Junior and Senior High School Trained Counselors accepting homeless hygiene bags on behalf of the students
It benefits everyone when homeless students prevail. When they do not, the cycle of poverty continues. The whole process is anonymous and confidential, for everyone involved to avoid embarrassment and harassment.
According to the Department of Education, last year was a record HIGH for homeless kids in schools, up 4.7 percent from the previous year and over 10.4 in some areas. According to new data by the Department of Education, more than 1.5 million students in the United States in grades K–12 were homeless in the 2011–12 school year — a record high and chances are they are not in the places that you would expect, they are in your community!
Experts say that the numbers may even be higher than what you see here, due to irregular class attendance and changing addresses, homeless kids are difficult to track. The National Association for the Education of Homeless Children and Youth says that two trends are responsible for these increasing numbers: a growing shortage of affordable rental housing and a simultaneous increase in severe poverty in the U.S.
Many schools already have homeless education coordinators, and more districts are hiring them. These educators help students access what many of us consider life’s basics—there are more than 15,000 of these liaisons in schools in the United States. Under the 1987 McKinney-Vento Act all schools are required to provide homeless services, but don’t have the funds to do so.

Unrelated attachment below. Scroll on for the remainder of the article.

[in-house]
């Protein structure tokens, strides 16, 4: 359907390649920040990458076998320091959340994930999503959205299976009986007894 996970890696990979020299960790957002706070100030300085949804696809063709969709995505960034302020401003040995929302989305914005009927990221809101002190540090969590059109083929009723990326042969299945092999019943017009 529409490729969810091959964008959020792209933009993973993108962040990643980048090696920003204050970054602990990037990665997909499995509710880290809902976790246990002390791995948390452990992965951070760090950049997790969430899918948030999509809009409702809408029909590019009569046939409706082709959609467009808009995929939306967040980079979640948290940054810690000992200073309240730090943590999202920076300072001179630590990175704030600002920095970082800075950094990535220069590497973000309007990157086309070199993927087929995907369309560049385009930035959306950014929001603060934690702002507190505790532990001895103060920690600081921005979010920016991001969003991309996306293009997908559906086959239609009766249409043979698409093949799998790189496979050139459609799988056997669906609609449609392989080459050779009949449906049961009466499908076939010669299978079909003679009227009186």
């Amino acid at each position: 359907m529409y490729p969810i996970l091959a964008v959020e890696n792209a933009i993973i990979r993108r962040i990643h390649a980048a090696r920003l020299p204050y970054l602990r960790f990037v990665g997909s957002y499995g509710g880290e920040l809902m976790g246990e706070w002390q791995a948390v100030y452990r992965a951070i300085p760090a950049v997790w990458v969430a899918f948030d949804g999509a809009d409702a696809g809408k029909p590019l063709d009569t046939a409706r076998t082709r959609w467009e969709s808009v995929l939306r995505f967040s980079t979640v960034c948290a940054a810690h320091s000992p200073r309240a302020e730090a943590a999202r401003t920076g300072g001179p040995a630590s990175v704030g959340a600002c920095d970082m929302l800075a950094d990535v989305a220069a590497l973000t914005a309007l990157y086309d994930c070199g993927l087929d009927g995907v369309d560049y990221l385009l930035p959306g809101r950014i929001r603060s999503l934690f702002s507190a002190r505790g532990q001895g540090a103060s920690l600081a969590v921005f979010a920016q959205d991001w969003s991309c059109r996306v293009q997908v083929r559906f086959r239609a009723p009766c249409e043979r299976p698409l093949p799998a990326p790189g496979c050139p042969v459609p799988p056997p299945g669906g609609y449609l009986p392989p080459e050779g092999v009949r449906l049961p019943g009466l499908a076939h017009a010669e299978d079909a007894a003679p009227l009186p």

The country’s 15,000 school districts are partnering with community-based organizations like "AP2020" to deal with their homeless issues. Still others are training administrators, teachers, counselors, and bus drivers on how to best serve homeless kids and meet their needs.
"These trends are heartbreaking yet entirely predictable, given the federal government’s chronic absenteeism in community discussions about affordable housing for low-income families" Ruth White, executive director of the National Center for Housing and Child Welfare, said in a statement. "For over a decade Congress has ignored its responsibility to fill yawning gaps in housing options for low income families – and left America’s public schools to deal with the consequences."
AP2020, Inc is working with your local school district counselors and will grant scholarships to those selected kids to further their college education as well.